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Optically controlled contraction of photosensitive skeletal muscle cells

Authors

  • Toshifumi Asano,

    1. Department of Developmental Biology and Neuroscience, Tohoku University Graduate School of Life Sciences, Sendai, Japan; telephone: +81-22-217-6208; fax: +81-22-217-6211
    2. Japan Society for the Promotion of Science, Chiyoda, Tokyo, Japan
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  • Toru Ishizua,

    1. Department of Developmental Biology and Neuroscience, Tohoku University Graduate School of Life Sciences, Sendai, Japan; telephone: +81-22-217-6208; fax: +81-22-217-6211
    2. Japan Science and Technology Agency (JST), Core Research of Evolutional Science & Technology (CREST), Tokyo, Japan
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  • Hiromu Yawo

    Corresponding author
    1. Department of Developmental Biology and Neuroscience, Tohoku University Graduate School of Life Sciences, Sendai, Japan; telephone: +81-22-217-6208; fax: +81-22-217-6211
    2. Japan Science and Technology Agency (JST), Core Research of Evolutional Science & Technology (CREST), Tokyo, Japan
    3. Tohoku University Basic and Translational Research Center for Global Brain Science, Sendai, Japan
    4. Center for Neuroscience, Tohoku University Graduate School of Medicine, Sendai, Japan
    • Department of Developmental Biology and Neuroscience, Tohoku University Graduate School of Life Sciences, Sendai, Japan; telephone: +81-22-217-6208; fax: +81-22-217-6211.
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Abstract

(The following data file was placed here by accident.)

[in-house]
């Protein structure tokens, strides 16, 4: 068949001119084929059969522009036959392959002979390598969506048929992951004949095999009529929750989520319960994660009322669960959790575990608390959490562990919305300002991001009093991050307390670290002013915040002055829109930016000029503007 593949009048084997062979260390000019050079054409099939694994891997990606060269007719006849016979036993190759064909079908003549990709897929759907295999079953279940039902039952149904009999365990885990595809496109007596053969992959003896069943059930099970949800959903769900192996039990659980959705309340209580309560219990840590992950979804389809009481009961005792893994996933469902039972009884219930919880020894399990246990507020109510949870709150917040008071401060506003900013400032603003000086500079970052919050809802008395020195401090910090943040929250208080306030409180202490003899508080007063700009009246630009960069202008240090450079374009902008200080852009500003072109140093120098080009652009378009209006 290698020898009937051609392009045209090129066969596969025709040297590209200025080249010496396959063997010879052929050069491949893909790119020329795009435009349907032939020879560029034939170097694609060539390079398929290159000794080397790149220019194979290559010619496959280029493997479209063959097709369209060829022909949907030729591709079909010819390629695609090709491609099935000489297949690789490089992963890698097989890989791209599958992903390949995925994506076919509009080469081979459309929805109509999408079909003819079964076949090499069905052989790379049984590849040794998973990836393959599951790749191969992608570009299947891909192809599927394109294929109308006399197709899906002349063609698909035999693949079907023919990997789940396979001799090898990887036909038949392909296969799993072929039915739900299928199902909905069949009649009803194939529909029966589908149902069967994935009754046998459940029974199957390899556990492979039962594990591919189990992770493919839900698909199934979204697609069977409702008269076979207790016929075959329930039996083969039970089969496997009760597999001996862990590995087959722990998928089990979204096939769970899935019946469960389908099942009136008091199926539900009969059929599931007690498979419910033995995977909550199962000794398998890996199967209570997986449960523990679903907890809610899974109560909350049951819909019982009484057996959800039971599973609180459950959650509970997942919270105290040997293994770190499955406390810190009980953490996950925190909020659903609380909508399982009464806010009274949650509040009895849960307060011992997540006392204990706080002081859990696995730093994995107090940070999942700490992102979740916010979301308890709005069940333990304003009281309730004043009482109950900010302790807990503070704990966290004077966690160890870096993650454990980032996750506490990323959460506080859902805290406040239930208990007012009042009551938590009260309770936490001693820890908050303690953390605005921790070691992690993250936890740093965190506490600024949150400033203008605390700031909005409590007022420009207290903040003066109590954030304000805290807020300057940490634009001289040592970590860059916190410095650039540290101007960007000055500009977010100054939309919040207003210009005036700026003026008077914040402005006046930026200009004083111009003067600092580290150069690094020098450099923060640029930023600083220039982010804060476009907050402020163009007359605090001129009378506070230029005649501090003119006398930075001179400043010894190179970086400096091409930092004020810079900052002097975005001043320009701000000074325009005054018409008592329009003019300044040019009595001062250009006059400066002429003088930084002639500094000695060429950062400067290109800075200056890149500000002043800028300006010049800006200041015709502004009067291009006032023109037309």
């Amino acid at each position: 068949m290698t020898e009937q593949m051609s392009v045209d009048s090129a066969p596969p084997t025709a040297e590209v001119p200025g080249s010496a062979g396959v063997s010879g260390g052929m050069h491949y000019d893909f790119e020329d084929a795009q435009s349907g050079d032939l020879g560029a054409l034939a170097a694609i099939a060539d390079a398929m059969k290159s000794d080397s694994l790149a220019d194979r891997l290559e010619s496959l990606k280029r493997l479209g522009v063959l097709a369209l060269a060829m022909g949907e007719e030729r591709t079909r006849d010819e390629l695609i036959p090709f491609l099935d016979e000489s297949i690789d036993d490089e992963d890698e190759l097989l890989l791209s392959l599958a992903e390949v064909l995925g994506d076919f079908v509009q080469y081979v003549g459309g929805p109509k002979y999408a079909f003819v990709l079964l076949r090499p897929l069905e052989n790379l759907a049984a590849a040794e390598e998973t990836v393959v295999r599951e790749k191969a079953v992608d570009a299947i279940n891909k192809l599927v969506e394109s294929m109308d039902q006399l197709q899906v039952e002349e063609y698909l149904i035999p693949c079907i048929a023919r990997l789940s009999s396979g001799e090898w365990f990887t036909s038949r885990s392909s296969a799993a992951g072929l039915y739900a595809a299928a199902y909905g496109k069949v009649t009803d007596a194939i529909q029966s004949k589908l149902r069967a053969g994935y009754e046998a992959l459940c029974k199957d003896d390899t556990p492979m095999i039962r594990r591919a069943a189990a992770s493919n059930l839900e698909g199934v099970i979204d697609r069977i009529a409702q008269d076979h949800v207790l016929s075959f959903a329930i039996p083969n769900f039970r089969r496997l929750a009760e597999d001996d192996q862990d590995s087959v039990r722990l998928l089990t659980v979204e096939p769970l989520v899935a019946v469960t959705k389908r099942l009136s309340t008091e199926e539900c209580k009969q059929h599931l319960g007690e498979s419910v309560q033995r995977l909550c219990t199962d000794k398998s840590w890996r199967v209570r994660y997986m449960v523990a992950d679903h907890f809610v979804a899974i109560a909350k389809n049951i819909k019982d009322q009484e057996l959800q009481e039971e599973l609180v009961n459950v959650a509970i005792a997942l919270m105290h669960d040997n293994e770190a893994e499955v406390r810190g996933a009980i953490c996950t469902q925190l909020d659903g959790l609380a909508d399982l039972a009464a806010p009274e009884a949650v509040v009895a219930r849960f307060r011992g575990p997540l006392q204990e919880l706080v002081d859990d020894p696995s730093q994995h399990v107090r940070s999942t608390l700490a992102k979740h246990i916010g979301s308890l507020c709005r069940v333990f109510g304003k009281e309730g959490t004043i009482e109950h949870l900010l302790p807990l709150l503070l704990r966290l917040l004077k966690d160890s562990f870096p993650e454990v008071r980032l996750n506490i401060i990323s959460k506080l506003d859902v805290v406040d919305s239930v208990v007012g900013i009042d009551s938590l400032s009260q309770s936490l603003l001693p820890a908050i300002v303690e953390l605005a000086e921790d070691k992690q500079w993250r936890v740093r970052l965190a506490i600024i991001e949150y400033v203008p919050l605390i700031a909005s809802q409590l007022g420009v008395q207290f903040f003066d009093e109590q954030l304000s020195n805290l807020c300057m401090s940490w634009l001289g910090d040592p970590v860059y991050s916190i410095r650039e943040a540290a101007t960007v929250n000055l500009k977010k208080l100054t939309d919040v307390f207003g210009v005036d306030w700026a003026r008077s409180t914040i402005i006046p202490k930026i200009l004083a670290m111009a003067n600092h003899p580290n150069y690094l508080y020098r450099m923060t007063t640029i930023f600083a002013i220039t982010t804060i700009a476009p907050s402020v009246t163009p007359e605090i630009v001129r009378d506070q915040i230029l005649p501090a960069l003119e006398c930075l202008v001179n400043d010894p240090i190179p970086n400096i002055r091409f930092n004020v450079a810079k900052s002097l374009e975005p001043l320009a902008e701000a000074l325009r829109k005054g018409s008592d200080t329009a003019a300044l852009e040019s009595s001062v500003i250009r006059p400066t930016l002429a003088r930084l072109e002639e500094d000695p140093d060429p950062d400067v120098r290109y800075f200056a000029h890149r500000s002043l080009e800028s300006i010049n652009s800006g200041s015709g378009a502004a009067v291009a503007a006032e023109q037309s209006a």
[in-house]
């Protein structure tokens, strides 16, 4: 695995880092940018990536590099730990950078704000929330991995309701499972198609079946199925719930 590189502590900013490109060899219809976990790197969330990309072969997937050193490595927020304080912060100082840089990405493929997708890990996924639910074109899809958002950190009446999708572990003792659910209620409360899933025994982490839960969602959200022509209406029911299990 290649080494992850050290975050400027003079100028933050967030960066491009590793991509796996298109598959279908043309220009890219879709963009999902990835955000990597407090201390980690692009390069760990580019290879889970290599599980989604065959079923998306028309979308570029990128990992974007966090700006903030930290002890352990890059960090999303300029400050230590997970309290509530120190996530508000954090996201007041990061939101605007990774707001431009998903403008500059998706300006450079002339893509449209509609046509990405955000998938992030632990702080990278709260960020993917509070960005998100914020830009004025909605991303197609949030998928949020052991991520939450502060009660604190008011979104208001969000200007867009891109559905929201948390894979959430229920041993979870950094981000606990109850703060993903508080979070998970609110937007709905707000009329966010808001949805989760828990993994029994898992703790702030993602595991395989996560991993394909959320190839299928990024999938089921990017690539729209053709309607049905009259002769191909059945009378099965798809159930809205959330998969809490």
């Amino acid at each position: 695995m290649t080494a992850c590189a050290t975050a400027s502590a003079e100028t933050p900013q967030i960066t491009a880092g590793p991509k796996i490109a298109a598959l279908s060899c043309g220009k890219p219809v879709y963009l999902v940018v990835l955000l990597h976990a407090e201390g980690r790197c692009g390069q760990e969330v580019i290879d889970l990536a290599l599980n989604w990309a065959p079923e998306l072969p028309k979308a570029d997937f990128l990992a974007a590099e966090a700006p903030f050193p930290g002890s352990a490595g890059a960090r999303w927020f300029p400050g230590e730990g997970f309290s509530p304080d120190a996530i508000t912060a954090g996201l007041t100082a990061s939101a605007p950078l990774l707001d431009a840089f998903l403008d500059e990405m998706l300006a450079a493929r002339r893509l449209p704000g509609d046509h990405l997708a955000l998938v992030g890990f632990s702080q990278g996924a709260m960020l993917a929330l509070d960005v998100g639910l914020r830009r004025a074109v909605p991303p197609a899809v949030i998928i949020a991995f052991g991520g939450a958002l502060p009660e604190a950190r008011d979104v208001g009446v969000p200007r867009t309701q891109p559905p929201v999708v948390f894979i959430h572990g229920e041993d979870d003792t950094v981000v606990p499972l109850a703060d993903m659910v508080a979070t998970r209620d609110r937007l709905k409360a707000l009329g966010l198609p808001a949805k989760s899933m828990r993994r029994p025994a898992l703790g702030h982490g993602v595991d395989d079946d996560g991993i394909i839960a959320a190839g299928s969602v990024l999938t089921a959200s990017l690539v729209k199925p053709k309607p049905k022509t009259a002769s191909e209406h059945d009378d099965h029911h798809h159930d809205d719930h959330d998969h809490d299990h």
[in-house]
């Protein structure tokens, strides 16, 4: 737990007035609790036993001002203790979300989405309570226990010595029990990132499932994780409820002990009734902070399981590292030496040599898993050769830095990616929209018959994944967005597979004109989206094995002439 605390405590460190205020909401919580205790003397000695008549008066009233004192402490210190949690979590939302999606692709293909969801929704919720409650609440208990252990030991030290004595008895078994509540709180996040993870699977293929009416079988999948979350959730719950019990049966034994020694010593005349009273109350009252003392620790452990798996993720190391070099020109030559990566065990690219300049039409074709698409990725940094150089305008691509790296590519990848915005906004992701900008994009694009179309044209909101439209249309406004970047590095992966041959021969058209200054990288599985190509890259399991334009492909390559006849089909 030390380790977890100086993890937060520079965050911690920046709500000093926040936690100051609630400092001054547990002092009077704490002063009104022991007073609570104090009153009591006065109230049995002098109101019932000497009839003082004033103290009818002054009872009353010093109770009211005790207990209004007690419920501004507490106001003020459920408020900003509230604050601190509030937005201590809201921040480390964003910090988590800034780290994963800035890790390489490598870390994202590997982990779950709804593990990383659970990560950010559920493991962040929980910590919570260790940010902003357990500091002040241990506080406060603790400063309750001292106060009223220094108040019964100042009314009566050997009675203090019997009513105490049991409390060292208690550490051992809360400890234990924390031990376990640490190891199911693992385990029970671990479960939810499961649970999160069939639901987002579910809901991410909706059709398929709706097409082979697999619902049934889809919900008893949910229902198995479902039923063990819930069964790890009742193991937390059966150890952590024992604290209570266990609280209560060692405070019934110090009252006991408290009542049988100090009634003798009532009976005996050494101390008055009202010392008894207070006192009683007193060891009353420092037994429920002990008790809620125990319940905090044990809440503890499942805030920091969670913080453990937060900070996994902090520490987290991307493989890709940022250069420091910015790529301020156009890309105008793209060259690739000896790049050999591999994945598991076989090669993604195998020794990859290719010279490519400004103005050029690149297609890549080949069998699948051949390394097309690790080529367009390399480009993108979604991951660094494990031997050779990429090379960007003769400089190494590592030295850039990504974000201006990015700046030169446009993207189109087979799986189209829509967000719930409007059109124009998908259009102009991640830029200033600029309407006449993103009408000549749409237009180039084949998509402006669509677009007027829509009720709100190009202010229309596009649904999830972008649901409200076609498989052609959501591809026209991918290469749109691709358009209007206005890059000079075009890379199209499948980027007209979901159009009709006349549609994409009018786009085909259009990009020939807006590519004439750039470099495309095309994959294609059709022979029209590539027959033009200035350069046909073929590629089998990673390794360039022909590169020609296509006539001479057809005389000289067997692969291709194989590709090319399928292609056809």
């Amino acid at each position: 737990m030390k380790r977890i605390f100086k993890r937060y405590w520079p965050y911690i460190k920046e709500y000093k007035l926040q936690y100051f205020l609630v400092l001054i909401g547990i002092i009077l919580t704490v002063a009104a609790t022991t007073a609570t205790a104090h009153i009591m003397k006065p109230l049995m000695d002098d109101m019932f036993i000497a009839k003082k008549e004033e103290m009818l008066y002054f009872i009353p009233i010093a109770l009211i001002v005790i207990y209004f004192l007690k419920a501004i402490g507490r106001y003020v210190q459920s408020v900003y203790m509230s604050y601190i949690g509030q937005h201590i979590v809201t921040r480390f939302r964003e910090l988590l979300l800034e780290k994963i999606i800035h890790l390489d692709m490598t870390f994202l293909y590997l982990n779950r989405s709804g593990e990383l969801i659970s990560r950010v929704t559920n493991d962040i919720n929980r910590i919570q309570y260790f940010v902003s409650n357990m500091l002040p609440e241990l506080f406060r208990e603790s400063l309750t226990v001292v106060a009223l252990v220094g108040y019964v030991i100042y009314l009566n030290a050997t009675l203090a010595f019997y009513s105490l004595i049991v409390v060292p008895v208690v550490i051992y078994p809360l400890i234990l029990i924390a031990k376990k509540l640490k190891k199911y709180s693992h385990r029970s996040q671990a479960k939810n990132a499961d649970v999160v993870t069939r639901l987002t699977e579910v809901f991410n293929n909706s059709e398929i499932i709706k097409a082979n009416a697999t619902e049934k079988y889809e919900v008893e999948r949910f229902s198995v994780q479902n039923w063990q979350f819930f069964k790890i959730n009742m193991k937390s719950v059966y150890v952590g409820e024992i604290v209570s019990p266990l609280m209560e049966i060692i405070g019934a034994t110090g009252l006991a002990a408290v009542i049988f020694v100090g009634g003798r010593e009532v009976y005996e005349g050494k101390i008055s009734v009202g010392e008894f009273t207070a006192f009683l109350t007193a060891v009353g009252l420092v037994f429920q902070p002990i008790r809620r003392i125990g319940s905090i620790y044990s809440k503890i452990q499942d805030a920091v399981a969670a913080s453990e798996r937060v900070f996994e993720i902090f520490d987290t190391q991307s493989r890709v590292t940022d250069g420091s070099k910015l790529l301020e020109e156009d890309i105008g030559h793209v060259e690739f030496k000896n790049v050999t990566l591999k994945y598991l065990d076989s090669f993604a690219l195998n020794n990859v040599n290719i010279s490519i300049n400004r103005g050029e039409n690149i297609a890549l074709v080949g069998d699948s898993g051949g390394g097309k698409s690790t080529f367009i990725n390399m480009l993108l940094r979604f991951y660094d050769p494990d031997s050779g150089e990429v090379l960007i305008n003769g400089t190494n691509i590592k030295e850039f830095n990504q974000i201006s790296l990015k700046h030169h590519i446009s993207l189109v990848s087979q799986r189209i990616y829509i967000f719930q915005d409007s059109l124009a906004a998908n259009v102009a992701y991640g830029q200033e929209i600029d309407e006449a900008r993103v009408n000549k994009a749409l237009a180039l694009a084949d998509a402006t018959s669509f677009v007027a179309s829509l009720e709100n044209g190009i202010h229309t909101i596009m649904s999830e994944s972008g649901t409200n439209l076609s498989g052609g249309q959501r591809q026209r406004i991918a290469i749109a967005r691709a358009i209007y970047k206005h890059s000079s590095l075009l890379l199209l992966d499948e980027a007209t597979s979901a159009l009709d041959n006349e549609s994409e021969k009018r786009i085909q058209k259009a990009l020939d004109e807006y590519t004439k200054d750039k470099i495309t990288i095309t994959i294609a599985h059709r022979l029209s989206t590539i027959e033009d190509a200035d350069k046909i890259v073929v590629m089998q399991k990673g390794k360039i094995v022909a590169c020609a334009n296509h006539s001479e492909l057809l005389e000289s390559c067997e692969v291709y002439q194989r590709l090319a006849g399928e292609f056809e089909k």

As the skeletal muscle cell is an efficient force transducer, it has been incorporated in bio-microdevices using electrical field stimulation for generating contractile patterns. To improve both the spatial and temporal resolutions, we made photosensitive skeletal muscle cells from murine C2C12 myoblasts, which express channelrhodopsin-2 (ChR2), one of archaea-type rhodopsins derived from green algae Chlamydomonas reinhardtii. The cloned ChR2-expressing C2C12 myoblasts were made and fused with untransfected C2C12 to form multinucleated myotubes. The maturation of myotubes was facilitated by electrical field stimulation. Blue LED light pulse depolarized the membrane potential of a ChR2-expressing myotube and eventually evoked an action potential. It also induced a twitch-like contraction in a concurrent manner. A contraction pattern was thus made with a given pattern of LED pulses. This technique would have many applications in the bioengineering field, such as wireless drive of muscle-powered actuators/microdevices. Biotechnol. Bioeng. 2012;109: 199–204. © 2011 Wiley Periodicals, Inc.

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